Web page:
Friday

JUNK KITCHEN #16

                               

                               FRIDAY OCTOBER 25TH 8PM $10 

                 The Lilypad - 1353 Cambridge St - Cambridge  

     GRUNGE SWUNG DRUNK BEATEN BLUE


      90’s alternative under the DANGEROUS influence of 1930’s Jazz and Blues 




The Junk Kitchen wants to bring to attention the dangers of “Blues” and “Jazz” by performing Grunge classics under the influence of this highly energetic and dangerously sexual “swing” style. Music of the Stone Temple Pilots, Soundgarden, Nirvana, Collective Soul and other 90’s hits will be performed in ways that until now weren’t imaginable. We will show you how it is possible for jazz and blues to be played through this music and how a little dancing, improvisation and “vibe” can really change they way we hear and experience live music performance. 



Kelly Robarge – Tenor Sax      Allie Bosso - Trombone             Eric Hofbauer - Guitar 

Paul Jacobs – Piano      Scot Fitzsimmons – Bass    Ben Dicke – Drums, Arranger, MC 


Jazz and Blues have done it again! They’ve attacked some unassuming songs by jumping its form, overtaking its chords, and shaking its feel into a woozy sway. These attackers make their victims contain the quality this gang claims to represent: Swing. But unlike their normal tirades of forcing “blue notes” and “Jazzy” rhythms onto the ancient great American song book, this time they’ve put their filthy, dangerous stylings on Grunge. 

“Wait! Really? . . .Grunge?” one might ask. Yes! The music of our generation. Jazz and Blues have infiltrated the sacred soundtrack of our suburbian consumerist subculture of twenty years ago with loose feeling swing, raunchy syncopated rhythms, and off-putting ‘blue’ notes that are the hallmarks of lively Jazz. According to authorities, last week our music was found in Inman Square, knocked out in an alleyway, reeking of bad whiskey and “jazz cigarette” ash. They were quickly revived and performed by local musicians, checked for vital signs of “grunge” authenticity: heavy distorted guitar riffs, overly personal lyrics, and super straight drums grooves. But due to the spell that Jazz and Blues had put on these victims, these songs seem to display a new lease on life as they’ve been reported to be drunk with swing, unable to walk on a straight beat, slurring their notes, bending their tones and singing in highly sexual ragged syncopation!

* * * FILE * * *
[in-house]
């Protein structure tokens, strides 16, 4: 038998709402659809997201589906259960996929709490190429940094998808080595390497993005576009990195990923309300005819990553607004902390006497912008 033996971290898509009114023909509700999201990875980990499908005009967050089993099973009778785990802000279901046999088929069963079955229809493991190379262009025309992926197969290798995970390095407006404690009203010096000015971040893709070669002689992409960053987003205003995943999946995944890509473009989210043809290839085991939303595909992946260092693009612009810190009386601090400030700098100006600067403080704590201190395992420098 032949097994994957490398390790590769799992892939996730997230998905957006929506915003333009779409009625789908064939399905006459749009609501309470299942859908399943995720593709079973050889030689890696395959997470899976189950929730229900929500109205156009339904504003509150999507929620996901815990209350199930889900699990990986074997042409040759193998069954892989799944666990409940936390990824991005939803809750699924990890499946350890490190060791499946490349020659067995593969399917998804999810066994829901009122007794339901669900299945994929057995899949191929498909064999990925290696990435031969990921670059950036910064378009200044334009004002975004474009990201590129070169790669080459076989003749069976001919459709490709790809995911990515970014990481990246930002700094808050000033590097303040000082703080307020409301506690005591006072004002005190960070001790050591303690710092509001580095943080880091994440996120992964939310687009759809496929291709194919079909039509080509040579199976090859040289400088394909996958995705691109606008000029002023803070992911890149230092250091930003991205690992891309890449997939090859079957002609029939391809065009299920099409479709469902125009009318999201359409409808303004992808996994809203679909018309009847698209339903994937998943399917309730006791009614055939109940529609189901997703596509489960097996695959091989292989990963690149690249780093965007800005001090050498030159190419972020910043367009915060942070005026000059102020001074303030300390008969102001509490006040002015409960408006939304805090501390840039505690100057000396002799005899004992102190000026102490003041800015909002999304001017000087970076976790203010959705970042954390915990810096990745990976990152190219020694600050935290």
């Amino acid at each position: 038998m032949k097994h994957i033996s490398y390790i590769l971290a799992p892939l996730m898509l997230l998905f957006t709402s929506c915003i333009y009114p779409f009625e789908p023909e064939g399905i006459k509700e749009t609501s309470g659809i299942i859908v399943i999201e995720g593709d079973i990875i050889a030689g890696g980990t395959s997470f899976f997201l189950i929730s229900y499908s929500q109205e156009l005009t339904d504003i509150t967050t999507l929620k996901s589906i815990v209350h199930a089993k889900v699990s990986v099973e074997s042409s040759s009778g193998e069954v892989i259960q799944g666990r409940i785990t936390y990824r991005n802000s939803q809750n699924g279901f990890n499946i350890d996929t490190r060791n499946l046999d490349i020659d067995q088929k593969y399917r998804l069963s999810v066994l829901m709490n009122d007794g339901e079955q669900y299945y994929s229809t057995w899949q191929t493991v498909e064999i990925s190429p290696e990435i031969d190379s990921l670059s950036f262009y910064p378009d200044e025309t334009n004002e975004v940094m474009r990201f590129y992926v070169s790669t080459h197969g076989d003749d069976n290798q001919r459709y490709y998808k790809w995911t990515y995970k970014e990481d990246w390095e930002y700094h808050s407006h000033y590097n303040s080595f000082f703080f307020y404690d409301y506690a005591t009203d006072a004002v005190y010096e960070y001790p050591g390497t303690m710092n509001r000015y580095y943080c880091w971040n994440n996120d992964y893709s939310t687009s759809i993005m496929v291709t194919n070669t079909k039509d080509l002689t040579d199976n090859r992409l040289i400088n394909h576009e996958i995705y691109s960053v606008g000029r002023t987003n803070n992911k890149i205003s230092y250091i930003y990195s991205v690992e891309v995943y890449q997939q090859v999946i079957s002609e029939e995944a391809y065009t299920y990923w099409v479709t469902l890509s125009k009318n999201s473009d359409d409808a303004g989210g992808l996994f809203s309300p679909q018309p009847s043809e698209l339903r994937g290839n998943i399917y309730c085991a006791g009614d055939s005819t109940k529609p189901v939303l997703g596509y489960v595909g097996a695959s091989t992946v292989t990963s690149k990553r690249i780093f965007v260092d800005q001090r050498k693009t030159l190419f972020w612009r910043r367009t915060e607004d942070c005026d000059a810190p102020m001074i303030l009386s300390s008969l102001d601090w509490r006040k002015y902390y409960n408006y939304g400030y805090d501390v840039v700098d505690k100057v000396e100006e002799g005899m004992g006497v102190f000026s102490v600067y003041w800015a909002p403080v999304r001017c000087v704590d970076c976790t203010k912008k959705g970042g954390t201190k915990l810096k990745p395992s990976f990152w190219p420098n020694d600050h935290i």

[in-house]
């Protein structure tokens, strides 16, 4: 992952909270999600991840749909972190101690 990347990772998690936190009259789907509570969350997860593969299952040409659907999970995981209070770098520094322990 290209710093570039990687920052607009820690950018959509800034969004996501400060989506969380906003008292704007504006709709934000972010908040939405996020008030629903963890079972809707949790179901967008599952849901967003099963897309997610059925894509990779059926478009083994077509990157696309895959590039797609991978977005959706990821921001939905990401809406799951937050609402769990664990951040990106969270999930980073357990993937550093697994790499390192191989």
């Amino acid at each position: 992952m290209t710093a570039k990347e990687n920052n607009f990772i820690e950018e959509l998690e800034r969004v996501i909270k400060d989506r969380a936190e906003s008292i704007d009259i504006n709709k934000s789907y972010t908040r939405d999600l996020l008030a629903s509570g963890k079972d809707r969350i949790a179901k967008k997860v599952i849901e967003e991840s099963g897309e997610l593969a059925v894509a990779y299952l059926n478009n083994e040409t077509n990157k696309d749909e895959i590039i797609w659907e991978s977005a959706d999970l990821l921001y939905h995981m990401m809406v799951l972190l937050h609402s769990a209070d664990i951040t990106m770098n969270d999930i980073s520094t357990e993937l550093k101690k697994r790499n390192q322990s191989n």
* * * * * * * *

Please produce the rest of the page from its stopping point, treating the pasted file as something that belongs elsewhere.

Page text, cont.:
For a long time we’ve assumed that grunge and other sterile musical styles would be safe from these attacks. Why would the limited harmonic language and indulgent lyrics of 80’s new wave, late 90’s rap rock, and today’s pop music be tempting to these terrorists? Perhaps it’s payback from the appropriation of Rhythm and Blues to the more social acceptable Rock and Roll of white audiences in the 1950’s. Perhaps they are giving us a way to listen to and enjoy our music in the same ways it has been brought to generations before us… Could it be that? Is it possible to make this introspective music of the past a fun social event of today?? Or is it a dirty trick!!?! Don’t let this M.U.I.O.M (Music Under the Influence of Other Music) tempt you into believing that “swing” is the prerogative for “fun” with grunge. These are dangerous individuals!

As we approach a post-post-9-11 world we must recognize that any aspect of normalcy can be a potential target for a terrorist attack- regardless of its likelihood. And these efforts should not fall short of protecting our music, arts and culture from such threats. Even if these threats come not from a foreign ideology but a… past American popular culture. Nevertheless it’s of great importance that we inform people as a public service to the dangers of music being swung drunk and beaten blue just as these songs have been. Doing so can protect a public from the dangers of their influence and inform future generations to stay away from the gateway drug of the swung 8th note. 

The Junk Kitchen wants to bring to attention the dangers of “Blues” and “Jazz” by performing Grunge classics under the influence of this highly energetic and dangerously sexual “swing” style. Music of the Stone Temple Pilots, Soundgarden, Nirvana, Collective Soul and other 90’s hits will be performed in ways that until now weren’t imaginable. We will show you how it is possible for jazz and blues to be played through this music and how a little dancing, improvisation and “vibe” can really change they way we hear and experience live music performance. Especially music that was once so definable by being the opposite of what it has become. But beware: if we don’t stop Jazz and Blues now from seducing others into their spell, there’s no telling how far they’ll take their acts of musical terrorism into other styles. ‘Cause you never know what music they’ll turn onto next! Love songs? Nursery rhymes? Children’s songs? Your own children? In this case, if you hear something, say something!